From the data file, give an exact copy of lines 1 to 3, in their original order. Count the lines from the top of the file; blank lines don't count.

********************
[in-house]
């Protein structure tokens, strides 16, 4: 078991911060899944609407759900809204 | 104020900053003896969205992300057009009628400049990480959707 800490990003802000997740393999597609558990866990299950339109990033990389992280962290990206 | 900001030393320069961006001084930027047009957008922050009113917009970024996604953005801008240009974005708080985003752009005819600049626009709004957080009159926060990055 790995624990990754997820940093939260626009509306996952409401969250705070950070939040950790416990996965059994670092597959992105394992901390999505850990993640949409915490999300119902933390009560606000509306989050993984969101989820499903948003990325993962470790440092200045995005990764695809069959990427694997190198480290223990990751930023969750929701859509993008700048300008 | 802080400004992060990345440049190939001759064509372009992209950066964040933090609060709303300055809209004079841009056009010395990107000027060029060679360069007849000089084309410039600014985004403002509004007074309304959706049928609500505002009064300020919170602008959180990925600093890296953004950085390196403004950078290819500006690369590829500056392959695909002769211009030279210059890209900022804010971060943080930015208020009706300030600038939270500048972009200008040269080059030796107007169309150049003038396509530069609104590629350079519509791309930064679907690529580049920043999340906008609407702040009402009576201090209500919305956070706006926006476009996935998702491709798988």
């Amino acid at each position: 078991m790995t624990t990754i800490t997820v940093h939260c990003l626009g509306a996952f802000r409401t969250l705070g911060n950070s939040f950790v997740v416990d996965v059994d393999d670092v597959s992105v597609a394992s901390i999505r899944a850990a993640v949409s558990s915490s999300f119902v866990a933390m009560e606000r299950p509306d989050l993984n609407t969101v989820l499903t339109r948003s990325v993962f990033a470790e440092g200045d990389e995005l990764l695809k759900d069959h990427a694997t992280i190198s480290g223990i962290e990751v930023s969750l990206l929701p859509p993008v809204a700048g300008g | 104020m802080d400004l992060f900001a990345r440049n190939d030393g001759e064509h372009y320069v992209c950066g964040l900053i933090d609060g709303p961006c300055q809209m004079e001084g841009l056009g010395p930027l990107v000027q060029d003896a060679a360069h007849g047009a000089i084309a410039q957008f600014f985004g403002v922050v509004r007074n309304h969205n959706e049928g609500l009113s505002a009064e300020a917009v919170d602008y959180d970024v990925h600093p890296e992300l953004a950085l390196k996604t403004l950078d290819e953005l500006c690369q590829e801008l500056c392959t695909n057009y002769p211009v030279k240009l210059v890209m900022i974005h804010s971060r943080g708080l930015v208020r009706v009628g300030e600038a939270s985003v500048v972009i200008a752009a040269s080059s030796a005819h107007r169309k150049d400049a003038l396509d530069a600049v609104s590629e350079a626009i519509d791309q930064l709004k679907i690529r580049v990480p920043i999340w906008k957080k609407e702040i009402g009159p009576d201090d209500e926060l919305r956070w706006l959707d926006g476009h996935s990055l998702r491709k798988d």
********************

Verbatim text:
[in-house]
């Protein structure tokens, strides 16, 4: 078991911060899944609407759900809204 | 104020900053003896969205992300057009009628400049990480959707 800490990003802000997740393999597609558990866990299950339109990033990389992280962290990206 | 900001030393320069961006001084930027047009957008922050009113917009970024996604953005801008240009974005708080985003752009005819600049626009709004957080009159926060990055 790995624990990754997820940093939260626009509306996952409401969250705070950070939040950790416990996965059994670092597959992105394992901390999505850990993640949409915490999300119902933390009560606000509306989050993984969101989820499903948003990325993962470790440092200045995005990764695809069959990427694997190198480290223990990751930023969750929701859509993008700048300008 | 802080400004992060990345440049190939001759064509372009992209950066964040933090609060709303300055809209004079841009056009010395990107000027060029060679360069007849000089084309410039600014985004403002509004007074309304959706049928609500505002009064300020919170602008959180990925600093890296953004950085390196403004950078290819500006690369590829500056392959695909002769211009030279210059890209900022804010971060943080930015208020009706300030600038939270500048972009200008040269080059030796107007169309150049003038396509530069609104590629350079519509791309930064679907690529580049920043999340906008609407702040009402009576201090209500919305956070706006926006476009996935998702491709798988």
């Amino acid at each position: 078991m790995t624990t990754i800490t997820v940093h939260c990003l626009g509306a996952f802000r409401t969250l705070g911060n950070s939040f950790v997740v416990d996965v059994d393999d670092v597959s992105v597609a394992s901390i999505r899944a850990a993640v949409s558990s915490s999300f119902v866990a933390m009560e606000r299950p509306d989050l993984n609407t969101v989820l499903t339109r948003s990325v993962f990033a470790e440092g200045d990389e995005l990764l695809k759900d069959h990427a694997t992280i190198s480290g223990i962290e990751v930023s969750l990206l929701p859509p993008v809204a700048g300008g | 104020m802080d400004l992060f900001a990345r440049n190939d030393g001759e064509h372009y320069v992209c950066g964040l900053i933090d609060g709303p961006c300055q809209m004079e001084g841009l056009g010395p930027l990107v000027q060029d003896a060679a360069h007849g047009a000089i084309a410039q957008f600014f985004g403002v922050v509004r007074n309304h969205n959706e049928g609500l009113s505002a009064e300020a917009v919170d602008y959180d970024v990925h600093p890296e992300l953004a950085l390196k996604t403004l950078d290819e953005l500006c690369q590829e801008l500056c392959t695909n057009y002769p211009v030279k240009l210059v890209m900022i974005h804010s971060r943080g708080l930015v208020r009706v009628g300030e600038a939270s985003v500048v972009i200008a752009a040269s080059s030796a005819h107007r169309k150049d400049a003038l396509d530069a600049v609104s590629e350079a626009i519509d791309q930064l709004k679907i690529r580049v990480p920043i999340w906008k957080k609407e702040i009402g009159p009576d201090d209500e926060l919305r956070w706006l959707d926006g476009h996935s990055l998702r491709k798988d």